So the suitcase is back in the loft and the tan-prolonging aftersun you’ve been applying daily is down to its final squeeze. Brown crunchy things that look suspiciously like autumn leaves keep appearing in your garden and nights are drawing in. Friends and colleagues have now stopped telling you how ‘well’ you look. It’s all a bit grim.
If you’re anything like me, the weeks following your holiday are spent feeling a bit flat, convinced 9-5 office jobs are for fools and that a decent living can surely be made peddling a barrow of coconuts on a beach. Don’t despair friends, here are some handy tips for coping with life post-sunlounger:
1. Start a part-time course obviously the natural choice is a language, imagine how great it would be to order your drinks in Greek, Spanish or Italian! Plus you’ll bag some discounts with your new NUS card, useful for recouping some of the cash you frittered on glass-bottomed boat trips and jet-ski rides.
2. Raid iTunes for any song that vaguely reminds you of your trip away (‘ah that’s the one they played during aqua aerobics!’). Anything mentioning ‘sun’, ‘beach’ or Spanish sounding is good. An Ibiza compilation should cover it.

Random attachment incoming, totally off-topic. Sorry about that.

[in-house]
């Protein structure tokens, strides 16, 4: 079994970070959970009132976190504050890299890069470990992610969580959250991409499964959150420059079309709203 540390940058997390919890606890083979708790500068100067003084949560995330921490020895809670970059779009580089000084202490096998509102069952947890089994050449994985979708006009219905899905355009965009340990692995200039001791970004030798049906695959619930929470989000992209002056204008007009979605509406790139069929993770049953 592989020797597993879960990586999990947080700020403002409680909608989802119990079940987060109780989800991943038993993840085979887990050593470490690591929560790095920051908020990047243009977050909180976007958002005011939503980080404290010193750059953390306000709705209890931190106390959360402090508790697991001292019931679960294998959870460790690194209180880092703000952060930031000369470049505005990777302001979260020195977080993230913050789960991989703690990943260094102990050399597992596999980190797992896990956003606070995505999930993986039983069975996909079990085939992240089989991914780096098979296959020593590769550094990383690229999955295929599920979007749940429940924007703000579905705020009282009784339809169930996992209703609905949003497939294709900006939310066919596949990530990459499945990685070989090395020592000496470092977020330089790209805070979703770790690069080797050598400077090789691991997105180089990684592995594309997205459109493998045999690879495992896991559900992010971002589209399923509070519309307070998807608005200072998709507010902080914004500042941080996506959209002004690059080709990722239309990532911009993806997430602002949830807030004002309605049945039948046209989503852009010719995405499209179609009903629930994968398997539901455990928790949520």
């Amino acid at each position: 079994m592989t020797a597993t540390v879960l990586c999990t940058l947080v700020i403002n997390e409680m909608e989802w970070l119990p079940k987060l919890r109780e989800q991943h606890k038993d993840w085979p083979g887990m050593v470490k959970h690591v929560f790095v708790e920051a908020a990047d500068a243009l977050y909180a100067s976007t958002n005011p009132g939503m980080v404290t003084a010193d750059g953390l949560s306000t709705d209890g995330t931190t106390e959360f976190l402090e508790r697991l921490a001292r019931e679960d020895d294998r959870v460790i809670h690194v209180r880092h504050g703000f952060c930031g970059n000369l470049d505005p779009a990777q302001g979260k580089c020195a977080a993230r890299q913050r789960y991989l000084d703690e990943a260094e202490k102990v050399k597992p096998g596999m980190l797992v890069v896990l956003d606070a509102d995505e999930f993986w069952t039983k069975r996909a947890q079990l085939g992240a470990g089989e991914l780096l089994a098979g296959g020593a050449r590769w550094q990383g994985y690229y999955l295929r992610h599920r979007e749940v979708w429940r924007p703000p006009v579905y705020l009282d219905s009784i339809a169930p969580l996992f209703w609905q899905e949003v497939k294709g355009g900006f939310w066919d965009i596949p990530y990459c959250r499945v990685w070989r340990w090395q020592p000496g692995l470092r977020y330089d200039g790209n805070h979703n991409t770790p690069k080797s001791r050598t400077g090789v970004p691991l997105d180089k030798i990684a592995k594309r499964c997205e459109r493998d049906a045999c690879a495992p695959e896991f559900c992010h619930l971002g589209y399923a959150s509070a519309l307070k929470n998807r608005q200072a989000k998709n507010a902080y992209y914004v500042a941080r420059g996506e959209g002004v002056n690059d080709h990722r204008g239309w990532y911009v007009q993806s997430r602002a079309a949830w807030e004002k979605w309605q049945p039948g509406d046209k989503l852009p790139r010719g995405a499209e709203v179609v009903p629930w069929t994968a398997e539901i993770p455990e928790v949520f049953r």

3. Continue to wear flip-flops adorn your hair with floral accessories and refuse to acknowledge any item of clothing with sleeves. It’s really not that cold and you don’t look ridiculous at all.
4. Print off your holiday snaps and create a cheery montage of you enjoying various cocktails against a Greek sunset. Sure to raise a nostalgic smile once the dark nights set in.
5. Stock the fridge with olives, stuffed vine leaves and chorizo or seek out your local Greek/Spanish/ Italian (delete as appropriate) restaurant. You may not be able to enjoy stunning sea views as you eat, but the Ouzo will still taste as rank.
If none of the above help look on the bright side, why not embrace the new season with a hair overhaul? Time to admit the ‘sun-kissed’ locks you’ve been sporting are the consistency of hay and reminiscent of a tortoiseshell cat. Just think what else autumn and winter have to offer – shops-full of lovely clothes, (long boots and cosy cardigans), nights in front of the TV (X Factor and Strictly are back), and the run-up to Christmas…
OK where are those holiday brochures? I hear the Caribbean is nice in January and I’m never going to become a successful beach bar proprietor without further research.
by Lindsay Narey
[picture credits:Barbara Helgason
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